The need for an inclusive culture in the workplace has become all the buzz in the business world. The most significant barrier to inclusion, however, is bias.
In Deloitte's 2019 State of Inclusion Study, they surveyed 3,000 U.S. adults employed at companies of 1,000 people or more. In that study, 63 percent of respondents said they witness bias frequently at their workplace. Another 61 percent said they experience bias at least once a month.
What do those figures mean for your business?
In that same study, 68 percent of respondents said that bias negatively impacts their work performance. This means that bias, more likely than not, is affecting how employees perform in your workplace. It's also a solid reason to look at the efforts your company has in place to inspire an inclusive culture.
Mike Ganino is the author of Company Culture for Dummies and a frequent keynote speaker and trainer on the topics of inclusive culture and workplace diversity. Risha Grant is a diversity and inclusion expert, and consults with companies to infuse inclusive culture principles throughout their organizations. Here they share seven actionable steps companies can take to create inclusive cultures.
1. Stop talking and get it done.
"I've worked with many companies that take years to compile research," says Grant. "Remember that diversity and inclusion are about people, humanity and total acceptance."
Grant suggest companies start their inclusive culture efforts by surveying employees.
"They'll provide a good indication of where your efforts need to start," she says.
To get the clearest picture on where you might need to start your diversity and inclusion efforts, try creating anonymous surveys so employees can freely respond.
2. Offer unconscious bias awareness resources.
"While it isn't a one-size-fits-all solution, unconscious bias training can help employees understand that we all have unconscious biases," Ganino says. “The only way to recognize the impact of those biases is to become more aware of them."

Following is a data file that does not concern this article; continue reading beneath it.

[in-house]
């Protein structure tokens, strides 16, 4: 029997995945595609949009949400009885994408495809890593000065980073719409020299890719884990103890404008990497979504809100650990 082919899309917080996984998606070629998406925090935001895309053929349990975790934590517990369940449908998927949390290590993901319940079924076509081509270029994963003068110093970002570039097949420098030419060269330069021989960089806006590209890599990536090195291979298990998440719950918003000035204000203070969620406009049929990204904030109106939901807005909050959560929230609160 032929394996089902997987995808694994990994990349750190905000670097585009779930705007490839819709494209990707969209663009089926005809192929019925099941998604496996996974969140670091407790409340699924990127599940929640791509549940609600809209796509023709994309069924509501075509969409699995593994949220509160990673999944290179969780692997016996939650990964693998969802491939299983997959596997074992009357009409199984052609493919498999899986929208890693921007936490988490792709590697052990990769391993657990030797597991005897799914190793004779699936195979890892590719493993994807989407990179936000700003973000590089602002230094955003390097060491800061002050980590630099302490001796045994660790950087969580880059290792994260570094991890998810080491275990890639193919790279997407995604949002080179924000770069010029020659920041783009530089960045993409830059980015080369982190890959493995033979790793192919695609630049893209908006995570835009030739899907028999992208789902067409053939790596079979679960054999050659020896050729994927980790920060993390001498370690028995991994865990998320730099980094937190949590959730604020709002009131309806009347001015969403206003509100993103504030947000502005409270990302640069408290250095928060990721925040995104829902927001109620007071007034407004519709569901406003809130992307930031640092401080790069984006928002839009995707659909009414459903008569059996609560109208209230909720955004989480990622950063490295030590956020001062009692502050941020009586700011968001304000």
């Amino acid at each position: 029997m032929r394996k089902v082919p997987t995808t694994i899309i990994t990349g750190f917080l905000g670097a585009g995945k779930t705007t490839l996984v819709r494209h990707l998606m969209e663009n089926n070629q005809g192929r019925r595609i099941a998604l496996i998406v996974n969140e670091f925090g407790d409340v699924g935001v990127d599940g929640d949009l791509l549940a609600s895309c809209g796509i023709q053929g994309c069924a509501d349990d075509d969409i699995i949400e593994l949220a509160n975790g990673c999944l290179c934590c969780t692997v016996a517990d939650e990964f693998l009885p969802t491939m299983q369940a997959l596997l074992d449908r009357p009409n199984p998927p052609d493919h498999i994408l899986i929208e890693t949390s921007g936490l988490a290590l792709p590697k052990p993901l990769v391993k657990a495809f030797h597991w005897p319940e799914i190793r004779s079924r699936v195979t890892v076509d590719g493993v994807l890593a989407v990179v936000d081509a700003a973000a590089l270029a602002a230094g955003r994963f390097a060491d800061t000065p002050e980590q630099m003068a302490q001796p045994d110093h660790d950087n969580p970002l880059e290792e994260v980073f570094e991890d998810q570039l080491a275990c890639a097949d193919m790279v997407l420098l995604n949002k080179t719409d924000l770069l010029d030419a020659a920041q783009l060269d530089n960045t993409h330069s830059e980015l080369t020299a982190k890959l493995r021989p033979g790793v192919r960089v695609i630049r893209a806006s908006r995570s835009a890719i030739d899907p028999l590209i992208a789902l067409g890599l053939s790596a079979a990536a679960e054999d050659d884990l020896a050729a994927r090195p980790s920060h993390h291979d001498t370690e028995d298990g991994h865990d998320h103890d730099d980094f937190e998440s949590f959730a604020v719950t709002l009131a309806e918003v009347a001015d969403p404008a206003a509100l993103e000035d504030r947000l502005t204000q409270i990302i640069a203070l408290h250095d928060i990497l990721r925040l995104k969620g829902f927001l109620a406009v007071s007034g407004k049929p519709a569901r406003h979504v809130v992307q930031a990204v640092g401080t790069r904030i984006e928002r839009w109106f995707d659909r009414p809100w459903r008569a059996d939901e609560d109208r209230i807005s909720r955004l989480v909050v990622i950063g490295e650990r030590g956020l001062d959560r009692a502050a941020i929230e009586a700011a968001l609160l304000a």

First, invite employees to take Harvard's implicit bias survey. The results aren't reported to your company. Instead, the survey shares insights about biases with those who take the survey in a confidential setting.
After employees take this survey, consider following up with an in-house training session. Google offers a resource on how your company can learn how to conduct its own unconscious bias training.
3. Offer foundational training.
Inclusive culture begins with ownership at the highest levels of your company.
“Start your inclusion training with leadership so they understand exactly what an inclusive culture looks like and how to assist employees through the process," says Grant.
Managers come next. According to Grant, most initiatives stall with managers who are unsure of how to implement inclusive policies and processes.
"Training managers after leadership will help managers grasp concepts before they are hit with questions and don't understand how to respond," she explains.
After leadership and managers have foundational inclusion training, bring that same training to your employees. This can help everyone throughout your organization understand what diversity and inclusion means for the company. It also allows everyone to share both positive thoughts and any challenges they're having with new policies and procedures.
4. Use inclusive language.